The point is ‘mask’ implies a kind of setting aside of nature as something irrelevant. It is an abstraction of nature; it is passing through a door from nature into a separate world, that of story-land, myth or dream. The natural face is too reminiscent of the world left behind, so we cover it up and start again using the expressive capacity of the whole body to make a character fitting for story-land. As with the ‘surreal’ story-land can continuously extend from one world to the other; as in dreams nothing is impossible. Whatever you want to say you create the grammar to say it.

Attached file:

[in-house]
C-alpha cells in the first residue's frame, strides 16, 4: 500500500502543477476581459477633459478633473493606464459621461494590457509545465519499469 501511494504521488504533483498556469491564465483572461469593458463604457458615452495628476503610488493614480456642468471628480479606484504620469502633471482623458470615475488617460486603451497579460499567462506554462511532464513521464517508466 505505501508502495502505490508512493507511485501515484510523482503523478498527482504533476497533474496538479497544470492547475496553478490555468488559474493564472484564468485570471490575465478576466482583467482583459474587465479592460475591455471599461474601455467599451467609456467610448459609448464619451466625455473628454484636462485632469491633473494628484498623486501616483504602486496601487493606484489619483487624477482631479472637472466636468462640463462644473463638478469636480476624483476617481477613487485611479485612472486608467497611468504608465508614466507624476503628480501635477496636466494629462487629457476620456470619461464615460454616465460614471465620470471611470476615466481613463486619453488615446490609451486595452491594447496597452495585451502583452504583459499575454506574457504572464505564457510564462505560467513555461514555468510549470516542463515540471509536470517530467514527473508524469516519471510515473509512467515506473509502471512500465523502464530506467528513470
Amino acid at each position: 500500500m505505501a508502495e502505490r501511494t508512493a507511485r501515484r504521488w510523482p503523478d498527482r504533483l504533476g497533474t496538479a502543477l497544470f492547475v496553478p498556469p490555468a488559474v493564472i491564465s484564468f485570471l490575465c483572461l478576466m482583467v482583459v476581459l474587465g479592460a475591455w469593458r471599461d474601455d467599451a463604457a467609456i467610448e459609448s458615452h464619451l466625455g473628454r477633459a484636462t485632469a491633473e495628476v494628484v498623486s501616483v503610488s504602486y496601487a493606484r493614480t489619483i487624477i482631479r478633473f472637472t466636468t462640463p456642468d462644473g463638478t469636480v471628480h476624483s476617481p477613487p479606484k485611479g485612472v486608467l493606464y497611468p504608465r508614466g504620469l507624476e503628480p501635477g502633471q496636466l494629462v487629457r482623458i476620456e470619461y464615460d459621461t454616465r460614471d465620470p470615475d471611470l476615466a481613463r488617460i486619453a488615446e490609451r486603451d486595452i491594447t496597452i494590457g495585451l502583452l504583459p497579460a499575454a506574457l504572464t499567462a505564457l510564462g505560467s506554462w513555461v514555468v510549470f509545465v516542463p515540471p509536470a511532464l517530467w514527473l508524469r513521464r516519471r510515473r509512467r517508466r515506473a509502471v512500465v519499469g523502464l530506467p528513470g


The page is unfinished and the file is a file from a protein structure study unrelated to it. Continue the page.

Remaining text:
So what is the grammar? The natural face must be covered, that’s the first rule. Covering it with leather is one way of doing it, but you can do it just as well with make-up. With pantomime blanche the face is abstracted, summarised, cartoon-ised; the essential range of meanings and emotions is enough for the audience to recognize the ‘type’ of human this is – and knowing the ‘type’ is enough for the story to work. You don’t need to include everything for a drama to work; pare it back. Audiences can deal with a great deal of paring back once the grammar has been established and the more pared back the speedier the story will flow and the more concentrated are the still moments.